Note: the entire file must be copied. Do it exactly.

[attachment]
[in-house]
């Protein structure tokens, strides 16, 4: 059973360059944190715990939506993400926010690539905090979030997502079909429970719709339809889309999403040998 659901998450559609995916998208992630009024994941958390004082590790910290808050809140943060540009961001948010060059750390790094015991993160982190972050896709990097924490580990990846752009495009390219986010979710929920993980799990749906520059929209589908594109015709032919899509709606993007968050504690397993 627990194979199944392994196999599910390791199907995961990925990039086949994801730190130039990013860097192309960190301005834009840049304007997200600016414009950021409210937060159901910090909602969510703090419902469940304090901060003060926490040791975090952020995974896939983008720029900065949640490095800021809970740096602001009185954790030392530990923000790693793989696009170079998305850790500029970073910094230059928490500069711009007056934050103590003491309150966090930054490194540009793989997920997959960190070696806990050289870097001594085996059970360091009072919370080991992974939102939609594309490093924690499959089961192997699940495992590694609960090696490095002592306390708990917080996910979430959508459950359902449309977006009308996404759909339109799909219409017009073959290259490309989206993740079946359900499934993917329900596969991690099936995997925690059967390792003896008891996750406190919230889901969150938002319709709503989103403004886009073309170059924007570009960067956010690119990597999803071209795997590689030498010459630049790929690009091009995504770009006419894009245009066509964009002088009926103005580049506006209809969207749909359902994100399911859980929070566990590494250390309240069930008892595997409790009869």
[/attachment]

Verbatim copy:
[in-house]
């Protein structure tokens, strides 16, 4: 059973360059944190715990939506993400926010690539905090979030997502079909429970719709339809889309999403040998 659901998450559609995916998208992630009024994941958390004082590790910290808050809140943060540009961001948010060059750390790094015991993160982190972050896709990097924490580990990846752009495009390219986010979710929920993980799990749906520059929209589908594109015709032919899509709606993007968050504690397993 627990194979199944392994196999599910390791199907995961990925990039086949994801730190130039990013860097192309960190301005834009840049304007997200600016414009950021409210937060159901910090909602969510703090419902469940304090901060003060926490040791975090952020995974896939983008720029900065949640490095800021809970740096602001009185954790030392530990923000790693793989696009170079998305850790500029970073910094230059928490500069711009007056934050103590003491309150966090930054490194540009793989997920997959960190070696806990050289870097001594085996059970360091009072919370080991992974939102939609594309490093924690499959089961192997699940495992590694609960090696490095002592306390708990917080996910979430959508459950359902449309977006009308996404759909339109799909219409017009073959290259490309989206993740079946359900499934993917329900596969991690099936995997925690059967390792003896008891996750406190919230889901969150938002319709709503989103403004886009073309170059924007570009960067956010690119990597999803071209795997590689030498010459630049790929690009091009995504770009006419894009245009066509964009002088009926103005580049506006209809969207749909359902994100399911859980929070566990590494250390309240069930008892595997409790009869």